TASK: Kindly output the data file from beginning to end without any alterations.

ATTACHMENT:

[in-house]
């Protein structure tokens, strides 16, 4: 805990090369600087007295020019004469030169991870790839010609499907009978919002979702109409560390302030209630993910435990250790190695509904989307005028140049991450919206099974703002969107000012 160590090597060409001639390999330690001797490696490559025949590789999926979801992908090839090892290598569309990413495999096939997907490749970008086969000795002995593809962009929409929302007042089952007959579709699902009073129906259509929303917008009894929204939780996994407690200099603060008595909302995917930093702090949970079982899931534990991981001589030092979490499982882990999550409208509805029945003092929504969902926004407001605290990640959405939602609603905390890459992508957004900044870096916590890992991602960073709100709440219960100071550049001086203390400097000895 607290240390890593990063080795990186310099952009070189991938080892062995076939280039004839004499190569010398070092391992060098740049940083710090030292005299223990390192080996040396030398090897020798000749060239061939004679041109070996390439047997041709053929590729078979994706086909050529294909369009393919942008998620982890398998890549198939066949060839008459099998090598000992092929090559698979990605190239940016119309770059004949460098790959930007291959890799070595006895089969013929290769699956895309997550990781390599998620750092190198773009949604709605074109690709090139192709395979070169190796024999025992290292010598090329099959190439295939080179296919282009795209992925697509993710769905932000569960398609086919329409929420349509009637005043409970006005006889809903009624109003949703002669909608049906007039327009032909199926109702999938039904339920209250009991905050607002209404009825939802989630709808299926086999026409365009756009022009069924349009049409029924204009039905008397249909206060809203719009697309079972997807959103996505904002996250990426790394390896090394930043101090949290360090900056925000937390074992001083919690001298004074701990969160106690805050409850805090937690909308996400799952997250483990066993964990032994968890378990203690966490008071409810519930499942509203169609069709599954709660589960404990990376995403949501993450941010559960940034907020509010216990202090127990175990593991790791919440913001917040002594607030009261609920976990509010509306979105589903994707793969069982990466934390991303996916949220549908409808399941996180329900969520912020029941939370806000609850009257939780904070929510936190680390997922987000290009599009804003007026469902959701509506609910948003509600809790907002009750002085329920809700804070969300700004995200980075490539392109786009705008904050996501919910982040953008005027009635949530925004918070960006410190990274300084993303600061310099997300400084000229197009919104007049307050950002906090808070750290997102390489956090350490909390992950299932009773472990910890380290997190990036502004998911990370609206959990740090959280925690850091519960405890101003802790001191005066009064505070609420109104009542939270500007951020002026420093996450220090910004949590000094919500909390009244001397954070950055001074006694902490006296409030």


[in-house]
């Protein structure tokens, strides 16, 4: 805990090369600087007295020019004469030169991870790839010609499907009978919002979702109409560390302030209630993910435990250790190695509904989307005028140049991450919206099974703002969107000012 160590090597060409001639390999330690001797490696490559025949590789999926979801992908090839090892290598569309990413495999096939997907490749970008086969000795002995593809962009929409929302007042089952007959579709699902009073129906259509929303917008009894929204939780996994407690200099603060008595909302995917930093702090949970079982899931534990991981001589030092979490499982882990999550409208509805029945003092929504969902926004407001605290990640959405939602609603905390890459992508957004900044870096916590890992991602960073709100709440219960100071550049001086203390400097000895 607290240390890593990063080795990186310099952009070189991938080892062995076939280039004839004499190569010398070092391992060098740049940083710090030292005299223990390192080996040396030398090897020798000749060239061939004679041109070996390439047997041709053929590729078979994706086909050529294909369009393919942008998620982890398998890549198939066949060839008459099998090598000992092929090559698979990605190239940016119309770059004949460098790959930007291959890799070595006895089969013929290769699956895309997550990781390599998620750092190198773009949604709605074109690709090139192709395979070169190796024999025992290292010598090329099959190439295939080179296919282009795209992925697509993710769905932000569960398609086919329409929420349509009637005043409970006005006889809903009624109003949703002669909608049906007039327009032909199926109702999938039904339920209250009991905050607002209404009825939802989630709808299926086999026409365009756009022009069924349009049409029924204009039905008397249909206060809203719009697309079972997807959103996505904002996250990426790394390896090394930043101090949290360090900056925000937390074992001083919690001298004074701990969160106690805050409850805090937690909308996400799952997250483990066993964990032994968890378990203690966490008071409810519930499942509203169609069709599954709660589960404990990376995403949501993450941010559960940034907020509010216990202090127990175990593991790791919440913001917040002594607030009261609920976990509010509306979105589903994707793969069982990466934390991303996916949220549908409808399941996180329900969520912020029941939370806000609850009257939780904070929510936190680390997922987000290009599009804003007026469902959701509506609910948003509600809790907002009750002085329920809700804070969300700004995200980075490539392109786009705008904050996501919910982040953008005027009635949530925004918070960006410190990274300084993303600061310099997300400084000229197009919104007049307050950002906090808070750290997102390489956090350490909390992950299932009773472990910890380290997190990036502004998911990370609206959990740090959280925690850091519960405890101003802790001191005066009064505070609420109104009542939270500007951020002026420093996450220090910004949590000094919500909390009244001397954070950055001074006694902490006296409030």